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FOCUS March 2001 Volume 23

Regional Meeting on Anti-Racism

The Asian Regional Preparatory Meeting for the World Conference against Racism, Racial Discrimination, Xenophobia and Related Intolerance (WCAR) was held in Tehran on 19-21 February 2001. This is the last UN-organized regional preparatory meeting for the WCAR. 1 A parallel NGO meeting (also supported by the UN Office of the High Commissioner for Human Rights) was held immediately before (17-18 February 2001).

Ms. Mary Robinson, the UN High Commissioner for Human Rights, opened the intergovernmental meeting as WCAR Secretary-General. In her speech, she stressed that

No region, no country, no community can fairly claim to be free from racism. Racism, xenophobia and intolerance are found everywhere, both in familiar, deep-rooted forms and, regrettably, in newer, modern forms. "

She said that every country should acknowledge "particular shortcomings to be addressed" and avoid the "danger of denial" which results in failure to tackle the problems properly.

She also reminded the participants that the ". .. spirit of tolerance, of respect and of valuing diversity is more needed than ever" which should be reflected both in the language used in any declaration or program of action and in shaping specific proposals.

She then suggested several concrete actions by the States:

  1. While most States in Asia-Pacific have ratified the International Convention on the Elimination of All Forms of Racial Discrimination, there are still a couple of things remaining to be done. One is the removal of reservations in ratifying the convention. Another is the declaration of recognition of the authority of the Committee on the Elimination of Racial Discrimination to "receive and consider communications from individuals or groups of individuals. .. claiming to be victims of a violation by . .. State Party of any rights set forth in the Convention. .. "2 (Article 14) Those States which have not ratified the convention are urged to do so.

    Ratification of other international instruments is also important, according to Ms. Robinson, because they contain the "core values of the international community in regard to racism. " These instruments are: International Covenant on Civil and Political Rights, the International Covenant on Economic, Social and Cultural Rights, the Convention on the Elimination of All Forms of Discrimination against Women, the Convention on the Rights of the Child, and the Conventions and Recommendations of the International Labour Organization on the protection of the rights of all migrant workers and members of their families and on child labour.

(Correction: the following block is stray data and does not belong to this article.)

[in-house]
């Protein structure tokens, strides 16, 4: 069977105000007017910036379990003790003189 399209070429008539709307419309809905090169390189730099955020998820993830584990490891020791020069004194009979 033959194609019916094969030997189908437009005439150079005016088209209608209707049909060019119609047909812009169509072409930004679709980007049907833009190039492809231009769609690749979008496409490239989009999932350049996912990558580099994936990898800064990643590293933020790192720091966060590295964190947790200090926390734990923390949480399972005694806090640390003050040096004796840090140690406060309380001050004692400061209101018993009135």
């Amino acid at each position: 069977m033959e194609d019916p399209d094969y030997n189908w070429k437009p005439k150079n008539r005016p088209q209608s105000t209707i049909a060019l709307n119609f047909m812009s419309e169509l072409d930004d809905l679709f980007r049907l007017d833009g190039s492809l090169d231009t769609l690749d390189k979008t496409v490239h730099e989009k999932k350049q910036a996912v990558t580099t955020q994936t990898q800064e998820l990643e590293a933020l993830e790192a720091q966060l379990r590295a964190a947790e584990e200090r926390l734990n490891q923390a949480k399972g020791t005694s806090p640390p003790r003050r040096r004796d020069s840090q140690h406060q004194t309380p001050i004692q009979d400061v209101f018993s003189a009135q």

2. Incorporation of general constitutional guarantees into "specific and enforceable legislative instruments and administrative practice. " She also mentioned that the "process of ensuring systematic and comprehensive incorporation of non-discrimination guarantees can be effectively carried out through the elaboration of National Plans of Action, the implementation of which is a priority of my Office's Technical Assistance Programme. "

  3. Focus on prevention and education measures. "Governments must renew their efforts to establish sustainable strategies to prevent racism at the community level through comprehensive incorporation of the anti-racism message in schools and community centers. "

    In recognition of the diverse character of the region, she stressed that the "cultures and communities of the Asia-Pacific region, with their long traditions of philosophy, thought and interaction, are especially well placed to spread the message that diversity is one of the world's strongest assets. "

    The Foreign Minister of the Islamic Republic of Iran, Dr. Kamal Kharrazi, in his opening statement emphasized the need for the "cultural mainstreaming of the current struggle against racism and related manifestations. .. " He also made a number of suggestions including

    • "Taking affirmative action and positive steps to compensate victims of racism, racial discrimination and xenophobia. "

    • "Provision and support [for] favorable atmosphere for the civil society organizations especially the NGOs to enable them to participate actively in different stages in the current process of combating racism, racial discrimination, xenophobia and related intolerance.

    In conclusion, he stressed that the "elimination of racism, racial discrimination, xenophobia and related intolerance lies at the deepening and strengthening [of] the culture of dialogue, understanding and partnership at the national, regional and international level[s] on one hand, and formulating and implementing appropriate and action-oriented policies based on global consensus on the other. "


The conference declarations

A number of common themes were mentioned in both intergovernmental and NGO declarations. The NGOs declared that the legacy of colonialism is the "roots of many contemporary manifestations of racism and racial discrimination . .. which created historical injustices based on ideologies of superiority, dominance and purity. " (NGO, para 5) The intergovernmental declaration echoed this idea by saying that